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Is France 'letting terrorists win' by cancelling events?

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Is France 'letting terrorists win' by cancelling events?
Photo: AFP
15:36 CEST+02:00
French authorities have cancelled a series of events this summer over security fears. Are they handing victory to the terrorists, as many argue?

These are incredibly tough times for authorities in France.

After each terror attack the government and president vow defiance and promise the killings and horror won't change France.

But clearly fearing further loss of life the powers that be have then encouraged local authorities to, if needs be, cancel events, many of which have held a treasured place on the country's cultural calendar for years.

The latest one to bite the dust was the annual Braderie de Lille – Europe's biggest flea market – and a major draw for the northern French city with two million visitors expected.

“We have really tried our best, but there are risks we cannot reduce,” said Lille's Mayor Martine Aubry regretfully.

When Aubry says it was a painful decision to make you know she would have agonized over a cancellation that will be a big blow, not just to morale but to the local economy.

You certainly wouldn't want to be a local official in France right now.

Memories of the horrific truck attack in Nice after the Bastille Day fireworks will remain scarred in the memory of not just officials and police in the French Riviera city but of those across France whose job it is to decide if similar shows go ahead.

The Town Halls of the likes La Baule, Avignon, and Cannes would have desperately wanted their annual August 15th fireworks shows to go ahead as normal, but they no doubt feel a responsibility to protect local citizens and have had to scrap them.

There are also the messages coming down from the government urging officials to err on the side of caution.

Interior Minister Bernard Cazeneuve has told them that if security cannot match the threat level then pull the plug.

And if officials in towns and villages across France needed the message ramming home then Defence Minister Jean-Yves Le Drian did the job this week with the words: “We are at war. Everyone has to understand that we are in this situation and that it brings constraints.”

On the one level after what happened in Nice, it feels perfectly understandable. 

Yet after all the defiant talk of “not letting the terrorists win” (of course no one wins in all of this) you can't help think that Isis chiefs will be rubbing their hands in quiet satisfaction at every cancellation of each fun festival or event and the negative impact on our morale and the country's already struggling economy.

The head honchos in the Middle East based terror cult do not just count their victories in terms of the death toll of each attack but on the overall impact of those murders on the shaken country through the fear they generate.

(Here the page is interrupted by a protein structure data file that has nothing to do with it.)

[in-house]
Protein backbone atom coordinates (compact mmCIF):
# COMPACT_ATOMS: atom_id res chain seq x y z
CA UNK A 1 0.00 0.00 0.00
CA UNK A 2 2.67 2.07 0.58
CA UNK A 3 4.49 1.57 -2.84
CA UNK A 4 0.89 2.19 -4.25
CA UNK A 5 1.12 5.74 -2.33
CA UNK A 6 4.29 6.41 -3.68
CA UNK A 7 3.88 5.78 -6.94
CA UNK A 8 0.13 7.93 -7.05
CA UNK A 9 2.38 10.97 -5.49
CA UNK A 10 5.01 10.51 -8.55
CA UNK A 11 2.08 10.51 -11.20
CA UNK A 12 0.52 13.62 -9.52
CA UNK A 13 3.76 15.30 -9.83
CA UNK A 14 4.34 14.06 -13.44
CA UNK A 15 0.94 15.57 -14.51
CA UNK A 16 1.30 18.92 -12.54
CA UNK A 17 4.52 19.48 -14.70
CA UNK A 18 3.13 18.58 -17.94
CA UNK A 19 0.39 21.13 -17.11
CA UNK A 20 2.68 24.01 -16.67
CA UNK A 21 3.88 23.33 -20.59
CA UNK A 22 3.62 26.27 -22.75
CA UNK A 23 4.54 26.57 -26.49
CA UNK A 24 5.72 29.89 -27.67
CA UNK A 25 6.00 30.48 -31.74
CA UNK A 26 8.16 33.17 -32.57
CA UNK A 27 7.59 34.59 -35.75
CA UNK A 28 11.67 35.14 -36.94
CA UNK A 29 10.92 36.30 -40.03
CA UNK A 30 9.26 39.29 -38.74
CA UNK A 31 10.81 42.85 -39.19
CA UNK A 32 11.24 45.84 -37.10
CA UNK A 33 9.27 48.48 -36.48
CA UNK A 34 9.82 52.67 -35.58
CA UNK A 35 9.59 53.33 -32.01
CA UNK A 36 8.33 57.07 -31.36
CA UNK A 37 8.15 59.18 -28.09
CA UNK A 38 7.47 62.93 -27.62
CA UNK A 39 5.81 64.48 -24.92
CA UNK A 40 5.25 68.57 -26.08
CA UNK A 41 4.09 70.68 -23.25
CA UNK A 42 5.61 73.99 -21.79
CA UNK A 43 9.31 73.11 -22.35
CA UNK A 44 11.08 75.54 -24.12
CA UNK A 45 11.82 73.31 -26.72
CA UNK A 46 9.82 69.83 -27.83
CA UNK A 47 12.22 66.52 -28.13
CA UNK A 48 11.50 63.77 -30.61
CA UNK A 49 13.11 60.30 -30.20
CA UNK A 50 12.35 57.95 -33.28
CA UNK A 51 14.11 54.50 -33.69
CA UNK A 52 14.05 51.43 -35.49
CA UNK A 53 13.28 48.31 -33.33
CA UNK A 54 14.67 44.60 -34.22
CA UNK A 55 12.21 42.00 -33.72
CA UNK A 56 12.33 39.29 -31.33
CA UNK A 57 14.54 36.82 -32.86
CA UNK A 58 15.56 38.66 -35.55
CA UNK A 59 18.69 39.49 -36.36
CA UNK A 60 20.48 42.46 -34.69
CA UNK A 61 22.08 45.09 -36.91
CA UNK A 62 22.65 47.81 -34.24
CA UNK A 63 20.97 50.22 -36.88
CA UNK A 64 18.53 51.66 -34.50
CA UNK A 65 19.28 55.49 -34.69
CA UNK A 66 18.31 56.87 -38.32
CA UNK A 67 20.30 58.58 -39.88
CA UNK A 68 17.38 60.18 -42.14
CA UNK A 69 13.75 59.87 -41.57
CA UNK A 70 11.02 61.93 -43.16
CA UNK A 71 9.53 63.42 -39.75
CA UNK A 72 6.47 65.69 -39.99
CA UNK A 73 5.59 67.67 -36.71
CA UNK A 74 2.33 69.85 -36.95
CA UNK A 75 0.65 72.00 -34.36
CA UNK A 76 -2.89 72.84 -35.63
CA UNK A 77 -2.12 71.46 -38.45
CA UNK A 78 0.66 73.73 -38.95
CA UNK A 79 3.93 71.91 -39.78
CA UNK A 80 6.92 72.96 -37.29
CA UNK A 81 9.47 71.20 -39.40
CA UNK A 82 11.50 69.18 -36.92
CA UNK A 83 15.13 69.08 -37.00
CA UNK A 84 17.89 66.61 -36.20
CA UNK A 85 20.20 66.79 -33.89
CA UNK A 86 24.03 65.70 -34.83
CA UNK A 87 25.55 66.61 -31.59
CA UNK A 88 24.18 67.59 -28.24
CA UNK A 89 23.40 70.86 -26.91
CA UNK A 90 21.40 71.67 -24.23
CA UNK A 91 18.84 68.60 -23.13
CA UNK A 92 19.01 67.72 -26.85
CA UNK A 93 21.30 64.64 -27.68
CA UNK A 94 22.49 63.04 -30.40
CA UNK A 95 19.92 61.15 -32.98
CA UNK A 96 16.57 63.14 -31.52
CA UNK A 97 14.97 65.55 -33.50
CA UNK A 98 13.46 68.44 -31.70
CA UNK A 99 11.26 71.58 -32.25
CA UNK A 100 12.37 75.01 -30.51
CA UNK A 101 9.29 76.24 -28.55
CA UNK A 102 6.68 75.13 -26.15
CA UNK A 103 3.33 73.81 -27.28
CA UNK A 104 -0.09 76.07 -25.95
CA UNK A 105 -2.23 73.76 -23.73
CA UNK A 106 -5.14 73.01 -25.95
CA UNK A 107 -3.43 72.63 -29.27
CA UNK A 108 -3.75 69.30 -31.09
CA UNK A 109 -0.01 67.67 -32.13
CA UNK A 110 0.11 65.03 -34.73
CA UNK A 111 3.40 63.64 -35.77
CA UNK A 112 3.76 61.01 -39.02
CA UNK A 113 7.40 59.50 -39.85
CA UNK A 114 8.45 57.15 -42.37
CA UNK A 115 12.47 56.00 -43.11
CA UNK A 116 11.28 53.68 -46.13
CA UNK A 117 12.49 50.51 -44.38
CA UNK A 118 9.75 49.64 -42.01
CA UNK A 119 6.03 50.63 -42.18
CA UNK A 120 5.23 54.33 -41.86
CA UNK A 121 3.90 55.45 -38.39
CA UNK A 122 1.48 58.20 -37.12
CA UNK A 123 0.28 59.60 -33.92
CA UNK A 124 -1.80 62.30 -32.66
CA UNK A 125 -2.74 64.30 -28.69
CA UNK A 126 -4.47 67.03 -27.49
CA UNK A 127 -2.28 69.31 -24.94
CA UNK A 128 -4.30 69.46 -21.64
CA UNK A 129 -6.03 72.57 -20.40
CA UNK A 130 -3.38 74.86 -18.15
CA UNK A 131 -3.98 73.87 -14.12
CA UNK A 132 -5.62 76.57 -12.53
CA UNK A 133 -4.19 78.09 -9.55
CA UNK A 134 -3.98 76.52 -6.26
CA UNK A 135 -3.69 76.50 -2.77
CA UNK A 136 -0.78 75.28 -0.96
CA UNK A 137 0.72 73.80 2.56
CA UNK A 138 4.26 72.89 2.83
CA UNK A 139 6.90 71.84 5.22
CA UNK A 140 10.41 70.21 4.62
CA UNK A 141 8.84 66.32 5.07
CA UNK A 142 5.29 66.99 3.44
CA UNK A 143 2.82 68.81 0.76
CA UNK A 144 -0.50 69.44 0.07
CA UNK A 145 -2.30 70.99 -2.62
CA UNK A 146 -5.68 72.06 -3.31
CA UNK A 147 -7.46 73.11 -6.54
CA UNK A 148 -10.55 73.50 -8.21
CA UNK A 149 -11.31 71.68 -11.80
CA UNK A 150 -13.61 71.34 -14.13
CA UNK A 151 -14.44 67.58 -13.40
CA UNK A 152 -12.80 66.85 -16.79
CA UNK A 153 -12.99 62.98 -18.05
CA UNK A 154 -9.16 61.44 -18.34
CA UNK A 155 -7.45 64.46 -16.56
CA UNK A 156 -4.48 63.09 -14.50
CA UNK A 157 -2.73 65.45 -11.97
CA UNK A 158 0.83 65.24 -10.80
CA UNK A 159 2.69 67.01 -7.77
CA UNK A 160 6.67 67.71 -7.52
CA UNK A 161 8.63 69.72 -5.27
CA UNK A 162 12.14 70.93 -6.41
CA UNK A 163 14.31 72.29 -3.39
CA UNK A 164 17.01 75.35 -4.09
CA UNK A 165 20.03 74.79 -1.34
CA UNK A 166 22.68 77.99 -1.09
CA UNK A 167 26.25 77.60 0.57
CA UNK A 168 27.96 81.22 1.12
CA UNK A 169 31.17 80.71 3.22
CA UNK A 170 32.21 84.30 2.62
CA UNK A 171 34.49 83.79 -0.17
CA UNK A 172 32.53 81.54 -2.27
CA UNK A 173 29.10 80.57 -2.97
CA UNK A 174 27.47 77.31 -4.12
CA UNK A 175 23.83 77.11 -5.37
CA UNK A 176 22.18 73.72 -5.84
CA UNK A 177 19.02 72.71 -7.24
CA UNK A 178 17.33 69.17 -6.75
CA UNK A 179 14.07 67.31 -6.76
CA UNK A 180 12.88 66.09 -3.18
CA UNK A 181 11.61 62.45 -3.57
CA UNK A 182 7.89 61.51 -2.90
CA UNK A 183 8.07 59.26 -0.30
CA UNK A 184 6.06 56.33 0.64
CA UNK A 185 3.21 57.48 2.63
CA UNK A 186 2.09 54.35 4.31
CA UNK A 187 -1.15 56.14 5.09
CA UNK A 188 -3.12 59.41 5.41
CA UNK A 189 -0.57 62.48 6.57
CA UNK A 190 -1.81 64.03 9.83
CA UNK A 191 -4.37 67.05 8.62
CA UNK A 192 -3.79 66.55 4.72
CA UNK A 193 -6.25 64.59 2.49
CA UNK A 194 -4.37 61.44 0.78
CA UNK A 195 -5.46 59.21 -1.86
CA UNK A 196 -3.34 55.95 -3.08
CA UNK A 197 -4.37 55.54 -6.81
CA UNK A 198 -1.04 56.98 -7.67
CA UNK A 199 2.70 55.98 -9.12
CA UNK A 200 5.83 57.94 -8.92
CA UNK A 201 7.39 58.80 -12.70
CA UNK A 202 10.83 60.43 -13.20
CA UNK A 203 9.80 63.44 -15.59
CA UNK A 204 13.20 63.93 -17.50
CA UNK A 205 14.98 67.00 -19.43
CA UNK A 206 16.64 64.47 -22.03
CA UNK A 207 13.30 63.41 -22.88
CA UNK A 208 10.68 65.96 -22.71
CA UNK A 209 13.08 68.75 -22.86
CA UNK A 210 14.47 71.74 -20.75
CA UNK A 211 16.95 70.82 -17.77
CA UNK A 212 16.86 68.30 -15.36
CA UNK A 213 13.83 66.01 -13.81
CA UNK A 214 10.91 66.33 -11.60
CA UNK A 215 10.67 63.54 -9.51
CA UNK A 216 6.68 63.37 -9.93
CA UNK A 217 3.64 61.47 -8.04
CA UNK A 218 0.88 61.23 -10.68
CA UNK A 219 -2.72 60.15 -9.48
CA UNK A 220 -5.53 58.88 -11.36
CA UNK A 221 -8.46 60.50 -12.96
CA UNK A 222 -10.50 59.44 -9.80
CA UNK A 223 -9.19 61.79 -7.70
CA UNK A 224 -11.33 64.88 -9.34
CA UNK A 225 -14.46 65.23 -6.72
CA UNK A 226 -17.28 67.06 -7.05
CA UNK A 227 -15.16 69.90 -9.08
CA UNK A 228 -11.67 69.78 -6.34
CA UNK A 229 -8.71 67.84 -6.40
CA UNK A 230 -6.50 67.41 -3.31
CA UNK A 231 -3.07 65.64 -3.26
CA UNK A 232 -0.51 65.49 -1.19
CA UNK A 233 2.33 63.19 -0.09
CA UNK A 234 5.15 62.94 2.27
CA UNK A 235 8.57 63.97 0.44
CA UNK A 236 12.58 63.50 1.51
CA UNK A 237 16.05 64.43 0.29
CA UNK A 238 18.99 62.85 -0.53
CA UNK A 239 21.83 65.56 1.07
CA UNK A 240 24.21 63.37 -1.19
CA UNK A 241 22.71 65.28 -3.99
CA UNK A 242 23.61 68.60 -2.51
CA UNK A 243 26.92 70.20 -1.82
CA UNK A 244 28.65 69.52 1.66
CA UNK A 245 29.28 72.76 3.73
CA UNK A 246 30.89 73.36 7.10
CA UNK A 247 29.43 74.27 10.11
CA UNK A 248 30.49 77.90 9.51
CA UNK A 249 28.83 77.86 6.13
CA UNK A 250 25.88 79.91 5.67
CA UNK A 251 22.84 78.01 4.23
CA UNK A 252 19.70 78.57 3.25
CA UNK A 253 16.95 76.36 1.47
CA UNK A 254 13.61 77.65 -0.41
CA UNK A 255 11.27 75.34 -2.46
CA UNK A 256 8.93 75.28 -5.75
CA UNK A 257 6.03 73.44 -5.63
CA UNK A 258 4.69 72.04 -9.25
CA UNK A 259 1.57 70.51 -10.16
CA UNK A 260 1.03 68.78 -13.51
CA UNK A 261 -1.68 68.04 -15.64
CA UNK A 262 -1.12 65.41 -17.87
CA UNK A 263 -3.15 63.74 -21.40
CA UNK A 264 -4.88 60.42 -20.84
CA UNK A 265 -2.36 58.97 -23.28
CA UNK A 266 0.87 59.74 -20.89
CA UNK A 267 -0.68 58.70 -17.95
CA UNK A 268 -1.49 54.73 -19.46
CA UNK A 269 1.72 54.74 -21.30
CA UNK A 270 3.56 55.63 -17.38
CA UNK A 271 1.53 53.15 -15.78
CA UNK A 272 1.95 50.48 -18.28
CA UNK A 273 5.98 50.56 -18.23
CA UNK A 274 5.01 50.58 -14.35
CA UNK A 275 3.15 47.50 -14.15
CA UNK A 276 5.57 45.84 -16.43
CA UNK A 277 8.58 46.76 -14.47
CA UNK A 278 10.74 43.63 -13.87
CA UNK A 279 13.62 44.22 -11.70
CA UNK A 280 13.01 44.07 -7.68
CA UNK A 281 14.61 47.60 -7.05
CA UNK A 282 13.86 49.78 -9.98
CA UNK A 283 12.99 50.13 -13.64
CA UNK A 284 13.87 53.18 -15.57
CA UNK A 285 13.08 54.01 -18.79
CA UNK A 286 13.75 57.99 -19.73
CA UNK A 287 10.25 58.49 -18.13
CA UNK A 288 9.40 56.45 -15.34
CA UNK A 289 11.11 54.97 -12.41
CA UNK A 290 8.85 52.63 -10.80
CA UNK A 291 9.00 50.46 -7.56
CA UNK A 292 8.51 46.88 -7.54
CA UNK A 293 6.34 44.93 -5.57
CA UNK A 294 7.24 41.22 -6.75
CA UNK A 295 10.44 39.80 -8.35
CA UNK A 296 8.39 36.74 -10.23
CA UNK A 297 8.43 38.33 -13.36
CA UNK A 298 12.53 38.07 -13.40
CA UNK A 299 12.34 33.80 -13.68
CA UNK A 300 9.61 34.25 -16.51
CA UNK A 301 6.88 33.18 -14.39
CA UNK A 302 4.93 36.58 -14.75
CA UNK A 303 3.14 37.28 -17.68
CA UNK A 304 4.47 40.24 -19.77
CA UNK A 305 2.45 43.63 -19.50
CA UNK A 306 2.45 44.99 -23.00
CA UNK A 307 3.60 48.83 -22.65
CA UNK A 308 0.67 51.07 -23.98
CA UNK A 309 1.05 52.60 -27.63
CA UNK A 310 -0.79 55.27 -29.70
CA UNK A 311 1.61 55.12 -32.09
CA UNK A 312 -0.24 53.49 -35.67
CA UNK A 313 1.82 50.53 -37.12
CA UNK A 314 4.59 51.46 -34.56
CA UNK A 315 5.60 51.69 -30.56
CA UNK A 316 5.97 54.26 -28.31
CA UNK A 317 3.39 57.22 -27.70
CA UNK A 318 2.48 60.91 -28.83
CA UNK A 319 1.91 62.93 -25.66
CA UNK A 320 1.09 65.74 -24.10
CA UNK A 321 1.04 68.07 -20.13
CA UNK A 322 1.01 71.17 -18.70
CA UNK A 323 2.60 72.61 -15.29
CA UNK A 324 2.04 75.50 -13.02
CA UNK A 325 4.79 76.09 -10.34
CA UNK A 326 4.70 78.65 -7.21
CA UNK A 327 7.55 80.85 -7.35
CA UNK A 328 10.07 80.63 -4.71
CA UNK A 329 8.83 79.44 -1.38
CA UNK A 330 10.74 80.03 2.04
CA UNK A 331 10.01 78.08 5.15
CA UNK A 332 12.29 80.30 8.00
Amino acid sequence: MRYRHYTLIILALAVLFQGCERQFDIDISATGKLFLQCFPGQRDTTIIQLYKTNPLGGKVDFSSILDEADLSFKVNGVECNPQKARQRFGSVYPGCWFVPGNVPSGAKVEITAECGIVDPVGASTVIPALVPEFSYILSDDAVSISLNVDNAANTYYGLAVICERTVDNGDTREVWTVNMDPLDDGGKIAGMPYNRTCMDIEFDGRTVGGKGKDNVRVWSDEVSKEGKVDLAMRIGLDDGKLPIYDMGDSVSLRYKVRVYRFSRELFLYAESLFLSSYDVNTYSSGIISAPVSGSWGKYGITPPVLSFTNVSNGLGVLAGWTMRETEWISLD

But what can France really do?

Maybe they are right to cancel the event in the hope that by next year, either the threat will be reduced or security and intelligence measures improved. But if as the experts say the jihadist threat will last for years then we can expect the summer cultural calendar to take a long term hit.

One argument is to provide as best security as possible then leave it up to the French public to decide. Plus the government want us to become tuned in to the threat and play a part in fighting it, but calling off events just shelters us 

There has been a lot of talk about the Paris Plages – the Paris beach festival – being targeted, but it has gone ahead as planned.

Anyone who has been down to the Seine will attest to the number of soldiers and armed police on duty, but at least it is on and thousands have dismissed their fears to attend.

We know by now that if an individual decides to take up the terrorist cause there is no shortage of targets even if all fireworks shows across the country are cancelled.

If the July 14th fireworks in Nice had been cancelled we can only presume that Mohamed Lahouaiej Bouhlel, the 31-year-old Tunisian who killed the 85 revellers, would have found another way to satisfy his desire to kill in the name of Isis.

Authorities did not order bars to close after the November attacks or music concerts to be called off and rightly so. They also haven't ordered churches to close their doors to worshippers in the light of the murder of Father Jacques Hamel near Rouen.

Metros, buses, trains run as normal despite the threat. The Eiffel Tower and the Louvre remain open as do the country's packed beaches.

Many on Twitter joked that France would soon cancel "La Rentrée" in September because it could not guarantee security at schools.

While you can only sympathise with French officials it does feel like cancelling events is the wrong response and it certainly won't make the threat go away. 

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